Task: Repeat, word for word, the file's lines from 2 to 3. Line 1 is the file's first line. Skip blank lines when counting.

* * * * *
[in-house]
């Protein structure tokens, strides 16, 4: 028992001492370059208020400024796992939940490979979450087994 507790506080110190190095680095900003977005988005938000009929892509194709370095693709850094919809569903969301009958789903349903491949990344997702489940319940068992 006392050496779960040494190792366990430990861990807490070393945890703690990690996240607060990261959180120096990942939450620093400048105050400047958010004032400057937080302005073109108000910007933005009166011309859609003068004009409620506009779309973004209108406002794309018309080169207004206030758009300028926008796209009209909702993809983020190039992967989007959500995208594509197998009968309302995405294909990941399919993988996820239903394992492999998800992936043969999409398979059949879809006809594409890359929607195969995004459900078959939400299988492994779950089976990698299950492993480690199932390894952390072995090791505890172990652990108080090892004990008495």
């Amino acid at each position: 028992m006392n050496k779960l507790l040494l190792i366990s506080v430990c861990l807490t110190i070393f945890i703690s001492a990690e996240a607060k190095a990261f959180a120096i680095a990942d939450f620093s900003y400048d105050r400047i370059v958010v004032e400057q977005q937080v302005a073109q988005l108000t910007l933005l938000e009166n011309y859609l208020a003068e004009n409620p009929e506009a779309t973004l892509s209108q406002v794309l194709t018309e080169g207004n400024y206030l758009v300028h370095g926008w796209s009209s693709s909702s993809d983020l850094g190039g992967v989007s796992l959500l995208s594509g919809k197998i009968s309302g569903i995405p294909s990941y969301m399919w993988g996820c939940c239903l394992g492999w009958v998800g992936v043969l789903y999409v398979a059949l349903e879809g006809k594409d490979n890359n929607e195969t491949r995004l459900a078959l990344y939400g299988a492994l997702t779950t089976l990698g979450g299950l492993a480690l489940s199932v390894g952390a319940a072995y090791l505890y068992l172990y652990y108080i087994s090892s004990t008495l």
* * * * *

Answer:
């Protein structure tokens, strides 16, 4: 028992001492370059208020400024796992939940490979979450087994 507790506080110190190095680095900003977005988005938000009929892509194709370095693709850094919809569903969301009958789903349903491949990344997702489940319940068992 006392050496779960040494190792366990430990861990807490070393945890703690990690996240607060990261959180120096990942939450620093400048105050400047958010004032400057937080302005073109108000910007933005009166011309859609003068004009409620506009779309973004209108406002794309018309080169207004206030758009300028926008796209009209909702993809983020190039992967989007959500995208594509197998009968309302995405294909990941399919993988996820239903394992492999998800992936043969999409398979059949879809006809594409890359929607195969995004459900078959939400299988492994779950089976990698299950492993480690199932390894952390072995090791505890172990652990108080090892004990008495």
């Amino acid at each position: 028992m006392n050496k779960l507790l040494l190792i366990s506080v430990c861990l807490t110190i070393f945890i703690s001492a990690e996240a607060k190095a990261f959180a120096i680095a990942d939450f620093s900003y400048d105050r400047i370059v958010v004032e400057q977005q937080v302005a073109q988005l108000t910007l933005l938000e009166n011309y859609l208020a003068e004009n409620p009929e506009a779309t973004l892509s209108q406002v794309l194709t018309e080169g207004n400024y206030l758009v300028h370095g926008w796209s009209s693709s909702s993809d983020l850094g190039g992967v989007s796992l959500l995208s594509g919809k197998i009968s309302g569903i995405p294909s990941y969301m399919w993988g996820c939940c239903l394992g492999w009958v998800g992936v043969l789903y999409v398979a059949l349903e879809g006809k594409d490979n890359n929607e195969t491949r995004l459900a078959l990344y939400g299988a492994l997702t779950t089976l990698g979450g299950l492993a480690l489940s199932v390894g952390a319940a072995y090791l505890y068992l172990y652990y108080i087994s090892s004990t008495l």